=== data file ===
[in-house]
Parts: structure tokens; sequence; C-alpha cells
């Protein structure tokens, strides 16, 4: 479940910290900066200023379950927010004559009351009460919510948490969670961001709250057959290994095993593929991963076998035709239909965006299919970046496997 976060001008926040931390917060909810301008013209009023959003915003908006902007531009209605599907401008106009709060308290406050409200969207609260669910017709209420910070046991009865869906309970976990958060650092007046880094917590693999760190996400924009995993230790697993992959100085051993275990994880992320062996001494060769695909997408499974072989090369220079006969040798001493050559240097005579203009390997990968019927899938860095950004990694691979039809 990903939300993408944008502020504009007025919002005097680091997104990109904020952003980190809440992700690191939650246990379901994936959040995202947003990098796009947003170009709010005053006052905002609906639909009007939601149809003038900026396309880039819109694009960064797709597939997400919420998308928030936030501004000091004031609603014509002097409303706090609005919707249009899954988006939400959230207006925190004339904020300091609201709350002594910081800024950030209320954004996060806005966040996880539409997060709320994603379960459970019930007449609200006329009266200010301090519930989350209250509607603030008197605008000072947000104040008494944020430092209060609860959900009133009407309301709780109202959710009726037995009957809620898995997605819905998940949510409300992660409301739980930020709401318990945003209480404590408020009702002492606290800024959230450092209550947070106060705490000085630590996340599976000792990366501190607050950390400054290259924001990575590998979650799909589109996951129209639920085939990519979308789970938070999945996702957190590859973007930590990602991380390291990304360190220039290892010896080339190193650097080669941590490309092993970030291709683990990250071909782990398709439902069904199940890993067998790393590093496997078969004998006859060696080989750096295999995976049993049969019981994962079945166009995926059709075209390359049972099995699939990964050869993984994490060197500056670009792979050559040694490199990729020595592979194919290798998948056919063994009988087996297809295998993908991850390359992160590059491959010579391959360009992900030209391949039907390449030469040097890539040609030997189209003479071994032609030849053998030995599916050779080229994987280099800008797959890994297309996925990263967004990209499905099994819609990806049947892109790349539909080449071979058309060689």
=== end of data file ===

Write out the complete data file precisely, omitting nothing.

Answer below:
[in-house]
Parts: structure tokens; sequence; C-alpha cells
């Protein structure tokens, strides 16, 4: 479940910290900066200023379950927010004559009351009460919510948490969670961001709250057959290994095993593929991963076998035709239909965006299919970046496997 976060001008926040931390917060909810301008013209009023959003915003908006902007531009209605599907401008106009709060308290406050409200969207609260669910017709209420910070046991009865869906309970976990958060650092007046880094917590693999760190996400924009995993230790697993992959100085051993275990994880992320062996001494060769695909997408499974072989090369220079006969040798001493050559240097005579203009390997990968019927899938860095950004990694691979039809 990903939300993408944008502020504009007025919002005097680091997104990109904020952003980190809440992700690191939650246990379901994936959040995202947003990098796009947003170009709010005053006052905002609906639909009007939601149809003038900026396309880039819109694009960064797709597939997400919420998308928030936030501004000091004031609603014509002097409303706090609005919707249009899954988006939400959230207006925190004339904020300091609201709350002594910081800024950030209320954004996060806005966040996880539409997060709320994603379960459970019930007449609200006329009266200010301090519930989350209250509607603030008197605008000072947000104040008494944020430092209060609860959900009133009407309301709780109202959710009726037995009957809620898995997605819905998940949510409300992660409301739980930020709401318990945003209480404590408020009702002492606290800024959230450092209550947070106060705490000085630590996340599976000792990366501190607050950390400054290259924001990575590998979650799909589109996951129209639920085939990519979308789970938070999945996702957190590859973007930590990602991380390291990304360190220039290892010896080339190193650097080669941590490309092993970030291709683990990250071909782990398709439902069904199940890993067998790393590093496997078969004998006859060696080989750096295999995976049993049969019981994962079945166009995926059709075209390359049972099995699939990964050869993984994490060197500056670009792979050559040694490199990729020595592979194919290798998948056919063994009988087996297809295998993908991850390359992160590059491959010579391959360009992900030209391949039907390449030469040097890539040609030997189209003479071994032609030849053998030995599916050779080229994987280099800008797959890994297309996925990263967004990209499905099994819609990806049947892109790349539909080449071979058309060689």